[MCN] Confirmed, again: Climate change puts pension funds, other money at risk
lance at wildrockies.org
Wed Apr 12 13:52:00 EDT 2017
<https://www.eurekalert.org/pub_releases/2017-04/uoz-ati041117.php>Assessing the impact of climate risks on the financial system
UNIVERSITY OF ZURICH
<https://www.eurekalert.org/pub_releases/2017-04/uoz-ati041117.php>Public Release: 11-Apr-2017 <https://www.eurekalert.org/pub_releases/2017-04/uoz-ati041117.php>
Climate change brings new risks for financial investments, in particular for pension funds. An international research team coordinated by the University of Zurich has developed a 'climate stress-test' for financial institutions. Results suggest that while better disclosure of climate-relevant financial information can improve risk estimation, the early introduction of stable climate policies is needed to mitigate risk.
Nature Climate Change
The urgency of estimating the impact of climate risks on the financial system is increasingly recognized among scholars and practitioners. By adopting a network approach to financial dependencies, we look at how climate policy risk might propagate through the financial system. We develop a network-based climate stress-test methodology and apply it to large Euro Area banks in a ‘green’ and a ‘brown’ scenario. We find that direct and indirect exposures to climate-policy-relevant sectors represent a large portion of investors’ equity portfolios, especially for investment and pension funds. Additionally, the portion of banks’ loan portfolios exposed to these sectors is comparable to banks’ capital. Our results suggest that climate policy timing matters. An early and stable policy framework would allow for smooth asset value adjustments and lead to potential net winners and losers. In contrast, a late and abrupt policy framework could have adverse systemic consequences.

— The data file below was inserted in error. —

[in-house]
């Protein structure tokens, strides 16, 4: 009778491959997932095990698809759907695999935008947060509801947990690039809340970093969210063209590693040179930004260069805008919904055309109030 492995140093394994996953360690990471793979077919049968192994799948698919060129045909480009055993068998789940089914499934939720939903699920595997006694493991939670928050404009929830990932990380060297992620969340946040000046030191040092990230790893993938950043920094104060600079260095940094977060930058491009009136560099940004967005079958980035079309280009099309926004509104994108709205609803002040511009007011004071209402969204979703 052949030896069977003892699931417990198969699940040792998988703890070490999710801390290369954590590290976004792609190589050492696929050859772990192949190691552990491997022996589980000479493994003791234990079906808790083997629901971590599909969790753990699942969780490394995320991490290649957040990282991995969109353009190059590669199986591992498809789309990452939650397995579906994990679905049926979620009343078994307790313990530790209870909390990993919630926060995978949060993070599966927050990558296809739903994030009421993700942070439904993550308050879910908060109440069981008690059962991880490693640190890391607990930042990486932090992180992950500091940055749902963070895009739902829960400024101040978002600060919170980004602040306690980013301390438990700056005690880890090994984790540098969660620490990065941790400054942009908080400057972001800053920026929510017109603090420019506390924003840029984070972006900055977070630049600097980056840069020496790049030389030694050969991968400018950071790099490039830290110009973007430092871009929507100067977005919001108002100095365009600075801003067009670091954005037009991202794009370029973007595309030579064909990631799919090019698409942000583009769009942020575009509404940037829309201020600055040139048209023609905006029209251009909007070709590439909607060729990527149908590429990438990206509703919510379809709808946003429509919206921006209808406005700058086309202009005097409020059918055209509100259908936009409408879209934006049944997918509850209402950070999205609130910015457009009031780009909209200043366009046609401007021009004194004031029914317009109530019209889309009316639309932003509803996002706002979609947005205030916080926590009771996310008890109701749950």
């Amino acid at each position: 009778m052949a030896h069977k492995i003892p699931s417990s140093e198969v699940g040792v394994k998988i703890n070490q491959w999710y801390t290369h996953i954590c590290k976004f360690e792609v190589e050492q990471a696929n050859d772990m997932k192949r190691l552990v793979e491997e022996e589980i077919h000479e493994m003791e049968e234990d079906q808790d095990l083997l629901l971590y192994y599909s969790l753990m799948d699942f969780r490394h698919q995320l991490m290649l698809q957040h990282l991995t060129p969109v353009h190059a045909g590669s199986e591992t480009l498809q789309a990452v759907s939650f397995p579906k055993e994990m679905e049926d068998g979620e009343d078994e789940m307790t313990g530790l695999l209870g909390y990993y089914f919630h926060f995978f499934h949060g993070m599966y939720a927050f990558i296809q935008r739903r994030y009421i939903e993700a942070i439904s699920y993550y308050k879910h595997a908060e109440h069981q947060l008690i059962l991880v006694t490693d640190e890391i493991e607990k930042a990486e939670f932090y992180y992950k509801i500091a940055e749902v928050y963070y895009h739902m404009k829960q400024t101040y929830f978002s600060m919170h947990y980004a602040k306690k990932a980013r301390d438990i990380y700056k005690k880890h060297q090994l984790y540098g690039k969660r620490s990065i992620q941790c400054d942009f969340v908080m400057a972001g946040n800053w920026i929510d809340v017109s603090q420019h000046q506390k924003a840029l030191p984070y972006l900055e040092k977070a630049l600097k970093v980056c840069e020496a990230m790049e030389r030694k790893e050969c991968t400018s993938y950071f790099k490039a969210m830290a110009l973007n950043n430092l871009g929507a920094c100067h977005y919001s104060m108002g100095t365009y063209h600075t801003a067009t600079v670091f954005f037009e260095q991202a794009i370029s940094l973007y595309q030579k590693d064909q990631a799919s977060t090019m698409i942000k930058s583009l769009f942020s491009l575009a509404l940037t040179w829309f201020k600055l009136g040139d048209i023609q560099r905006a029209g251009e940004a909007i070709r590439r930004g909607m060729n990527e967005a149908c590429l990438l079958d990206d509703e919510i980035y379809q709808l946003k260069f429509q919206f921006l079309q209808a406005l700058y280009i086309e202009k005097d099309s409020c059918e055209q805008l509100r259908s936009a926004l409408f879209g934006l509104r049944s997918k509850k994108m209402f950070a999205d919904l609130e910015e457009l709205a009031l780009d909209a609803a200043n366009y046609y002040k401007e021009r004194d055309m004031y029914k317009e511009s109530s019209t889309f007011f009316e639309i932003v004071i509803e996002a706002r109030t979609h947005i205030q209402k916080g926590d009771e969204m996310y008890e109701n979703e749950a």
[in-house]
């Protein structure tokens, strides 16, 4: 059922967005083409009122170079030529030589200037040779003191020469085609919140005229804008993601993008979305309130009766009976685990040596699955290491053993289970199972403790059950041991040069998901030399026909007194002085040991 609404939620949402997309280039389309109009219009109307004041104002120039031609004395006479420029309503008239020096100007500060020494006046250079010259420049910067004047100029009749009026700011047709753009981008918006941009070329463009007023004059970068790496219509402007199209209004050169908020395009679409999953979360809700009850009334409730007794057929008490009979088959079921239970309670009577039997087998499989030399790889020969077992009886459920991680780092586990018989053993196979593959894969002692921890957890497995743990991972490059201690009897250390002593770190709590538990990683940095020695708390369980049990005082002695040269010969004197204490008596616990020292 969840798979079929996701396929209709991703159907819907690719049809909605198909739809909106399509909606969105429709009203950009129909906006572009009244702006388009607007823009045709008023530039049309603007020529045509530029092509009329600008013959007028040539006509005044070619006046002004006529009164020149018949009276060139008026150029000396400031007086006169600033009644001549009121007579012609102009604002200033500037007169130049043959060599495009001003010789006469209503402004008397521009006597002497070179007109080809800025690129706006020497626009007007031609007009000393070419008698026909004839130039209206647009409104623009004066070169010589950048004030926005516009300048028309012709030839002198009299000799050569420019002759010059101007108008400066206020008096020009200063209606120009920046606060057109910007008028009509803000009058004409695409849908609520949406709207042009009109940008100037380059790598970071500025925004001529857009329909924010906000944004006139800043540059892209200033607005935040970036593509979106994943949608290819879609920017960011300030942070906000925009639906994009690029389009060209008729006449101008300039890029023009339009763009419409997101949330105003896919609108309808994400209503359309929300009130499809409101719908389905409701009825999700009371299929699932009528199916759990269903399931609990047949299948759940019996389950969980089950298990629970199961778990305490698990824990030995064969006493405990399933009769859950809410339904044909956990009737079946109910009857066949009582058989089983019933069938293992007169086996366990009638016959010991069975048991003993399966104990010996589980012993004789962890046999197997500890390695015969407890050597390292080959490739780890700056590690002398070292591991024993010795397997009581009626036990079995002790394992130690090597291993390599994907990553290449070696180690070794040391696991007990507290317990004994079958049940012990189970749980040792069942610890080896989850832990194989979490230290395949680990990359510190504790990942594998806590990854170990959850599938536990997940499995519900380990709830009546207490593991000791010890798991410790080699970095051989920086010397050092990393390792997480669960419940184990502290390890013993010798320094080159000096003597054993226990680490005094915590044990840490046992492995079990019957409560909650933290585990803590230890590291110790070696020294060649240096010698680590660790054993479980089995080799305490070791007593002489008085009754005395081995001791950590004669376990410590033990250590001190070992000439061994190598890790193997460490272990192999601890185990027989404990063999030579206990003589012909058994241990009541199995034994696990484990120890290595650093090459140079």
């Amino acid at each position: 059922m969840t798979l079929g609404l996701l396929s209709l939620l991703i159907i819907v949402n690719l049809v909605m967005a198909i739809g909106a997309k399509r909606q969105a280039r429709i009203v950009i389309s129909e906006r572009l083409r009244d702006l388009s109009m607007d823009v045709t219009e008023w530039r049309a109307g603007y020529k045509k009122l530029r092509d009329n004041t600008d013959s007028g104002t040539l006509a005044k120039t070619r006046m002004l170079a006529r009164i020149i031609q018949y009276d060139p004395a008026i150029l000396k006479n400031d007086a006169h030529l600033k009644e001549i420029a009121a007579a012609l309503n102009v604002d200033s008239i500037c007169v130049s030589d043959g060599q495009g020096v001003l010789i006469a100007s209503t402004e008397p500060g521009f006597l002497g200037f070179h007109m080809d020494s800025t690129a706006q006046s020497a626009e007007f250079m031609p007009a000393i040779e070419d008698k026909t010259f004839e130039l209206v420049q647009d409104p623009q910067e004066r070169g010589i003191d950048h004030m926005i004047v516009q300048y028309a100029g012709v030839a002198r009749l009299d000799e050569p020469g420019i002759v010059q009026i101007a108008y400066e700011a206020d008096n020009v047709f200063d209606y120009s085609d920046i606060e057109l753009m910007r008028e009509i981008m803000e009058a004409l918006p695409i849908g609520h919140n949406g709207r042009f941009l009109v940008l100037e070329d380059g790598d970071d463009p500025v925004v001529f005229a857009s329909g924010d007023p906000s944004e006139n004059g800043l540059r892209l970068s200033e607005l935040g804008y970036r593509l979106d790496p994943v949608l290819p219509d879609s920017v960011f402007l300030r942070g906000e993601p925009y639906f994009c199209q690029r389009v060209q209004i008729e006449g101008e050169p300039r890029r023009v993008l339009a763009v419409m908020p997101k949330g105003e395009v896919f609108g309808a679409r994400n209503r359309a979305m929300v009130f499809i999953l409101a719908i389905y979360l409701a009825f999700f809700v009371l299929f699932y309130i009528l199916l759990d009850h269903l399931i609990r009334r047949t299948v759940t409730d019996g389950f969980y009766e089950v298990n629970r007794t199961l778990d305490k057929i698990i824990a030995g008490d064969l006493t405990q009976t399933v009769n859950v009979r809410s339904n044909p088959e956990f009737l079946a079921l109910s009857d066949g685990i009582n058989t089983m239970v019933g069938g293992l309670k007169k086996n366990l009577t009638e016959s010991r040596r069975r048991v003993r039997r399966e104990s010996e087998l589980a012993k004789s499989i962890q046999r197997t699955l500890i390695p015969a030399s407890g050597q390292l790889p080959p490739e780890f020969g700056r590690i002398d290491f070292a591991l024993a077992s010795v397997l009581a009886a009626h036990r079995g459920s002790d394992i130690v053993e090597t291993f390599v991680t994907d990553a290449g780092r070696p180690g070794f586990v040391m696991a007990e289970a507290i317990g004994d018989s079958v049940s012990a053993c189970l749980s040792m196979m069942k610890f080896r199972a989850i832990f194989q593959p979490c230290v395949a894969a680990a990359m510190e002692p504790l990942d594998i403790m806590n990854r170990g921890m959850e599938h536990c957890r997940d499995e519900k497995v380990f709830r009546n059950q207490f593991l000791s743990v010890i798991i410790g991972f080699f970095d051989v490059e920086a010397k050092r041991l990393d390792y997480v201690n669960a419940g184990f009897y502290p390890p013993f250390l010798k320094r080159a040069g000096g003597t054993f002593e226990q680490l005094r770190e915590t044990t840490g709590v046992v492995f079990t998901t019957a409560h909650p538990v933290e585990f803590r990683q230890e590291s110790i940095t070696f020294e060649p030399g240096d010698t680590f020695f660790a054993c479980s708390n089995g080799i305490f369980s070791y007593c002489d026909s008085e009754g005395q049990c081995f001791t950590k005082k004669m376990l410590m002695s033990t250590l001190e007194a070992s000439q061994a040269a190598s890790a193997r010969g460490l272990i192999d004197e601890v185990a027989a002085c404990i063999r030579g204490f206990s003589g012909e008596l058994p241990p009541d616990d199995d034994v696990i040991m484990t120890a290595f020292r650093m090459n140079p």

“Perhaps the most obvious proposed risk factor for extinction is large body size.”
“One secure prediction is that future environmental conditions will almost certainly differ from those in the past.”
“Diversity will almost certainly rebound after the current extinction event; however, it may be composed of species descended from a different, as yet unknown, subset of lineages from those that dominate now, and humans will likely not be included among them.”
Davies, et al. “Phylogenetic trees and mammalian biodiversity.” Proceedings National Academy of Sciences, Aug. 12, 2008. Eight pages.
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